With Longitude Punk'd now safely open, I thought I'd take a chance to add my congratulations to Matthew Dockrey, who won the competition we ran with his splendid Celatone.

Dockrey

Dockrey Putting the finishing touches to the display in the Royal Observatory

I wasn't involved in the judging, but I was delighted that this entry won, because it absolutely fulfilled our hope that some of the genuine submissions to the Board of Longitude might inspire new artworks. This is how Matthew described his piece:

I have contrived an interpretation of Samuel Parlour’s “apparatus to render a telescope manageable on shipboard” (RGO 14/30: 502-505), which was itself a reinvention of Galileo’s celatone. As the design was already quite fantastical, most of the changes made were in order to fit within the size restriction of the competition. The spyglass is an antique, but all other parts were custom made. As per Parlour’s original design, the finder can be moved side to side, allowing the wearer to position it to match their interocular distance. However, in what I flatter myself is a slight improvement, this is accomplished by means of an adjustment screw which can easily be operated and carefully set while the device is being worn. The candle height is also adjustable, which I found to be particularly useful in properly illuminating the finder when using it at night. Overall, I have endeavored to create an item which feels both functional and fantastic, while honouring Parlour’s design and the technology of the era.

I was also pleased because I've had a bit of a soft spot for Samuel Parlour since first coming across his shoulder-mounted apparatus in the Board of Longitude archive. In fact, it was his device that first made us think of doing Longitude Punk'd.

Parlour Parlour’s apparatus (Cambridge University Library, RGO 14/30, fol. 504)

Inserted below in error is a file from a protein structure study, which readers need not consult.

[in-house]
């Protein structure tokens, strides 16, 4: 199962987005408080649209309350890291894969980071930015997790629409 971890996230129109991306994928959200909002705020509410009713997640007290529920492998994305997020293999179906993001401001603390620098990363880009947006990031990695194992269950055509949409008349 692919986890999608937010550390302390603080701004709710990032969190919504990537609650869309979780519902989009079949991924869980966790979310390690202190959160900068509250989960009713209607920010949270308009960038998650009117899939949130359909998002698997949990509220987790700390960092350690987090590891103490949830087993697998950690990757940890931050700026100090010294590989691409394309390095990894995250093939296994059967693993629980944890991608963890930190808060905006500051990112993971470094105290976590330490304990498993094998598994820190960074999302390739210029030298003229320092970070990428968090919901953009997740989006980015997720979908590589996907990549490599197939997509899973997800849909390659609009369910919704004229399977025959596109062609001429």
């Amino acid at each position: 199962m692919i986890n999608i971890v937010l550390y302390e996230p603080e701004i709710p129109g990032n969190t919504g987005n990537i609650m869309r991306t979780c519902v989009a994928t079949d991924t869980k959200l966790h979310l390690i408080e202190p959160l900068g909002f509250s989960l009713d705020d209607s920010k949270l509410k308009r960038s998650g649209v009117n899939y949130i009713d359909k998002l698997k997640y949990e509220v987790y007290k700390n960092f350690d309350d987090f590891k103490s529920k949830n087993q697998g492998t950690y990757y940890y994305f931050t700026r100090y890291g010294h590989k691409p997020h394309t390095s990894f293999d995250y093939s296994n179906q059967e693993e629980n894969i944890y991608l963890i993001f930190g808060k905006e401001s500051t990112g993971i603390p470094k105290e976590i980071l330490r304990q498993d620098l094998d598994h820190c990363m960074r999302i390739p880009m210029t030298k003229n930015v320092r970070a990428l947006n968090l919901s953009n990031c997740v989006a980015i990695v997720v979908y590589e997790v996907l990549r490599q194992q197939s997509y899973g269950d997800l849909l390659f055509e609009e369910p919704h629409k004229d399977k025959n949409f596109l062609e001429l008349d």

So here's a bit of the historical background. Parlour's scheme was for observing eclipses of the four largest satellites of Jupiter for determining longitude. Though it was highly successful on land, no-one had yet managed to make this method work at sea, despite various attempts since Galileo first proposed and tried out his celatone in the 1610s. One hundred and fifty years later, Nevil Maskelyne was still able to write in the Nautical Almanac that, 'the great Power requisite in a Telescope for making these Observations well, and the violence as well as Irregularities of the motion of a Ship' presented overwhelming difficulties. This did not prevent people trying, however, and the Board considered proposals for finding longitude from Jupiter's satellites right through to its demise in 1828.

Parlour wrote to the Board in 1824 from the East India Military Seminary in Surrey, enclosing his sketch and description of a device incorporating a telescope with a magnifying power of 80 times. Having tested it at sea between London and Lyme Regis, Parlour believed that it would be steady enough for observing Jupiter’s satellites or the conjunction of the Moon with other stars, ‘even in a rough sea, and heavy swell’. These were grand claims, but the Board took Parlour's ideas seriously enough to organise a sea trial the following year. Sadly, the resulting report found that the apparatus was too difficult to manage:

From the very great length of the telescope & the frame, I invariably found that the wind affected it so much, it was impossible to keep it fixed for more than a second at a time upon a star… I also found much inconvenience in keeping it on my shoulders for more than a minute or two at a time, in consequence of its very great weight.

although the report did suggest that it might be useful on larger, less lively ships. Nonetheless, it doesn't seem that there were any further developments.